Like most everyone with a TV in Maricopa County, the sisters have seen Arpaio's campaign commercials, including one praising him as a lover and protector of horses and dogs.

"It's like he's focusing more on animals," Lisa said, sitting next to her sister on their grandmother's couch. "Instead of focusing on that, he should be focusing on all these sex crimes."

Neither is the family of Rachel Rodriguez happy with the Sheriff's Office. Yes, Hernandez finally was charged with the crime of murdering their family member.

But Rodriguez's sister, Diane Soza, says if the case had not been so badly bungled and ignored for years, Hernandez might not have had the luxury of a plea deal that got him a mere decade for murder.

I spoke to Soza recently at her home in Scottsdale, with her nephew, Aidan, Rodriguez's 16 year-old son. After her sister's death, she took all three boys into her home to raise as her own.

"The prosecutor didn't want to take it to trial," she said of the murder case against Hernandez. "They didn't think they could convict him because it had been so botched up. They were just afraid he'd walk."

So Soza and her family had to accept Hernandez getting only 10 years for the murder, a pittance of a sentence for stripping three boys of their mother.

Aiden said Hernandez owned a gun and had lied to them about training to be a cop. He and his brothers were afraid that Hernandez might come back and kill them, since they had seen him argue with their mother and were sure he was responsible for the shooting.

Hernandez also had been to Soza's house and may have known the boys were with her.

"I was, like, 9 at the time," Aiden said, wide-eyed. "And this guy had killed my mom."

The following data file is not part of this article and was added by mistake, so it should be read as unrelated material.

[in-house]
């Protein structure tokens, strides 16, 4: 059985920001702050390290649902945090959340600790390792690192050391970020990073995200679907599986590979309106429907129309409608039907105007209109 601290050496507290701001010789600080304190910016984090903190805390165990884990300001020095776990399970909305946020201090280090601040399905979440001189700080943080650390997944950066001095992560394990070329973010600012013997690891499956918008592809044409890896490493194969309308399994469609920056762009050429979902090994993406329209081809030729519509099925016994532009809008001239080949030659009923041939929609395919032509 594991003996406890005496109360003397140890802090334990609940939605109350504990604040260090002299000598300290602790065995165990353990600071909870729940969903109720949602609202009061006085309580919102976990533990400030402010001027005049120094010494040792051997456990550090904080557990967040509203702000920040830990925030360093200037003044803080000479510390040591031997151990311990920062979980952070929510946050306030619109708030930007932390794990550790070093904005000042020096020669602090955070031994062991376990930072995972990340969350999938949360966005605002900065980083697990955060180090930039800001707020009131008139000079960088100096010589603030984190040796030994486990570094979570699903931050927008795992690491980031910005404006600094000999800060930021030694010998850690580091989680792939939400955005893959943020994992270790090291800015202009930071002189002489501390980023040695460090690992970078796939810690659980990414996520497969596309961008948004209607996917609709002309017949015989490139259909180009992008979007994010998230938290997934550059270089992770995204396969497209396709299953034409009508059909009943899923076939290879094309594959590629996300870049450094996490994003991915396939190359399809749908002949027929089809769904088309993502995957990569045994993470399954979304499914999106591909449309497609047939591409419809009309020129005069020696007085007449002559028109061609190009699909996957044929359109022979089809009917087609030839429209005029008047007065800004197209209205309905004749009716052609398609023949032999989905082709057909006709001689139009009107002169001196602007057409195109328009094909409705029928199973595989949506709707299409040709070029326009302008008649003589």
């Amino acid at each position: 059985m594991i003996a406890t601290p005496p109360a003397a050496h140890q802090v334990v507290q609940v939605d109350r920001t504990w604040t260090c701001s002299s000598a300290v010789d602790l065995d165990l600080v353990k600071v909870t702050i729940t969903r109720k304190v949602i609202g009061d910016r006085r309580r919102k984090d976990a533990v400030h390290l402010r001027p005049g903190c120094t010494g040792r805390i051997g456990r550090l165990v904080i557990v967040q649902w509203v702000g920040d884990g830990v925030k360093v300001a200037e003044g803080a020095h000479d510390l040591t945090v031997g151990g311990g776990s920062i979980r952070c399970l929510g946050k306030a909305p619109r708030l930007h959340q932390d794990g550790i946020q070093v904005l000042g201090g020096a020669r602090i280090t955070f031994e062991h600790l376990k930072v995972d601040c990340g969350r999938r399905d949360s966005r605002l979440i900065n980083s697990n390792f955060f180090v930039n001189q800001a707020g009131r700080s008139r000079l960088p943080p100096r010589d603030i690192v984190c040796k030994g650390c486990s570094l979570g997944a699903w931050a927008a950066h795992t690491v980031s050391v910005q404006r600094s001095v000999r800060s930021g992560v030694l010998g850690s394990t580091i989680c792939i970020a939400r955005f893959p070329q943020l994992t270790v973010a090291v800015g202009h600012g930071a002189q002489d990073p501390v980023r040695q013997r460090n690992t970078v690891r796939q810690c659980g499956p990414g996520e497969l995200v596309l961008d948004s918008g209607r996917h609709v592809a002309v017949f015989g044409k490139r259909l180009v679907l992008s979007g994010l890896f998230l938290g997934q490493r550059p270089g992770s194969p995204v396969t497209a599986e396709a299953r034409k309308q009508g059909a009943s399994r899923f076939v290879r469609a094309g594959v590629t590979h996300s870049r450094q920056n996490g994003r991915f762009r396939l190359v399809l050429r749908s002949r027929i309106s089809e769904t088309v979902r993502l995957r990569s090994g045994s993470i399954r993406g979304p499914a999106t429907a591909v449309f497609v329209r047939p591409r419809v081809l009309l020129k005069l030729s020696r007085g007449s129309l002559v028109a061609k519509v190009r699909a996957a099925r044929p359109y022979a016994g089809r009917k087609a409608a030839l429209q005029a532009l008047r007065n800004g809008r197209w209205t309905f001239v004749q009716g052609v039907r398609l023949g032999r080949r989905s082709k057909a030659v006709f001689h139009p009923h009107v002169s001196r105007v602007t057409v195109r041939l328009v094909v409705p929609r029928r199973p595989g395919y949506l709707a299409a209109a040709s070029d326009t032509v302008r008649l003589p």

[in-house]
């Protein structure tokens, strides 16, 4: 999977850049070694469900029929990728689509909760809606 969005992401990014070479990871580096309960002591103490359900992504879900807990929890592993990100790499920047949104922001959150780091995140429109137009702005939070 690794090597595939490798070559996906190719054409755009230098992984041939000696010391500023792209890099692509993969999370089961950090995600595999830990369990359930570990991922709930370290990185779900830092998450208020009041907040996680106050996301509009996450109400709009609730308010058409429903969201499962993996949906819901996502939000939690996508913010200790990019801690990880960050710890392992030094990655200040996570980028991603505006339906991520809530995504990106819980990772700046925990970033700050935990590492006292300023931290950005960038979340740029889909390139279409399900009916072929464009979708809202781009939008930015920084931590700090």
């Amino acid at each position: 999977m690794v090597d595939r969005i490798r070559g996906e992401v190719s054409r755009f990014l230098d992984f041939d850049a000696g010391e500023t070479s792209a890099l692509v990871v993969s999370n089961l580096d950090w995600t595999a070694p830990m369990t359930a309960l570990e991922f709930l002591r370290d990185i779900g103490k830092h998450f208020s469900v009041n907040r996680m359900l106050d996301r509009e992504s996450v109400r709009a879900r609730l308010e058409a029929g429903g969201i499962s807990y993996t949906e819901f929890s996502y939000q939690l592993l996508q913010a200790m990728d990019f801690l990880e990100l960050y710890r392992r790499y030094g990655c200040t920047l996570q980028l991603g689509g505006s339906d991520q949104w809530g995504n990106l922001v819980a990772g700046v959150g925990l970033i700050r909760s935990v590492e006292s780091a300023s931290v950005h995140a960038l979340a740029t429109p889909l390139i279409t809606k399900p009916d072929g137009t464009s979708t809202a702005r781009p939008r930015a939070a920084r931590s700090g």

Only when the case finally was brought to court did his fear begin to subside.

"I felt a little safer after I found out that he'd finally been charged after so many years." he told me. "That kind of brought relief."

Both Aiden and his aunt were aghast at the circumstances surrounding Jessica Lopez's death. The families communicated with each other, after the Lopezes contacted Diane.

"If they would have done their job," Aiden said of the sheriff's investigators, "[Jessica Lopez] would still be alive. They just didn't put any effort into it."

Needless to say, it doesn't sound like anyone in either family of the two victims will be voting for Sheriff Joe. Beyond the incompetence and ineffectiveness of the MCSO, both families are Latino and disagree with Arpaio's war on Hispanics.

"I look at him with disgust," Soza told me. "I really do believe he is a racist."

Like Maria Lopez, Soza, too, has seen Arpaio's commercials.

"These ads are just so ridiculous," she said. "They're trying to make him look more caring by [saying] he loves animals and kids . . . Oh, God!"

Aiden nodded his head in agreement. He's a junior in high school and thinking of joining the U.S. Army. He's eyeing becoming an Army Ranger one day. Muscular, with broad shoulders, he looks like he'd fit the bill.

I'm sure his mother would be proud.

By the way, that Arpaio letter I referred to above? I mentioned it in my recent profile of Penzone ("Do or Die in the Desert," October 4). It was a letter written to former Phoenix Police Chief Jack Harris, thanking his department — including Penzone (then at Silent Witness) — for help in solving a crime.

What kind of crime did Penzone help solve? A murder, of course.